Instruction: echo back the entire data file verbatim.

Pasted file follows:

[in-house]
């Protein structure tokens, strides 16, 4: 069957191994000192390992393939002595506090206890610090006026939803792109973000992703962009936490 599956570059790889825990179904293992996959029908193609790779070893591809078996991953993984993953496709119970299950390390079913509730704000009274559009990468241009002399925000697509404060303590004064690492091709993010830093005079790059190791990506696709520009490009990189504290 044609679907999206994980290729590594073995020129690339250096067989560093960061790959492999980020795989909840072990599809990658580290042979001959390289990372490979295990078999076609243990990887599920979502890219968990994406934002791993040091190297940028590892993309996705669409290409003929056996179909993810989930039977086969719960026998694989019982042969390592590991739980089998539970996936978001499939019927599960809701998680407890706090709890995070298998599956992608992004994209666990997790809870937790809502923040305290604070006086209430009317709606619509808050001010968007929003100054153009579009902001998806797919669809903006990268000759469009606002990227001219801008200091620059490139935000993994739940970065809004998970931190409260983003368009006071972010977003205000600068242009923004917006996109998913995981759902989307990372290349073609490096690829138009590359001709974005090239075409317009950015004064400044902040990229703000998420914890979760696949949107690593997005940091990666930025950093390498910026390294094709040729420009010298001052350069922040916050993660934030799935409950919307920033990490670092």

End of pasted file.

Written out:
[in-house]
């Protein structure tokens, strides 16, 4: 069957191994000192390992393939002595506090206890610090006026939803792109973000992703962009936490 599956570059790889825990179904293992996959029908193609790779070893591809078996991953993984993953496709119970299950390390079913509730704000009274559009990468241009002399925000697509404060303590004064690492091709993010830093005079790059190791990506696709520009490009990189504290 044609679907999206994980290729590594073995020129690339250096067989560093960061790959492999980020795989909840072990599809990658580290042979001959390289990372490979295990078999076609243990990887599920979502890219968990994406934002791993040091190297940028590892993309996705669409290409003929056996179909993810989930039977086969719960026998694989019982042969390592590991739980089998539970996936978001499939019927599960809701998680407890706090709890995070298998599956992608992004994209666990997790809870937790809502923040305290604070006086209430009317709606619509808050001010968007929003100054153009579009902001998806797919669809903006990268000759469009606002990227001219801008200091620059490139935000993994739940970065809004998970931190409260983003368009006071972010977003205000600068242009923004917006996109998913995981759902989307990372290349073609490096690829138009590359001709974005090239075409317009950015004064400044902040990229703000998420914890979760696949949107690593997005940091990666930025950093390498910026390294094709040729420009010298001052350069922040916050993660934030799935409950919307920033990490670092």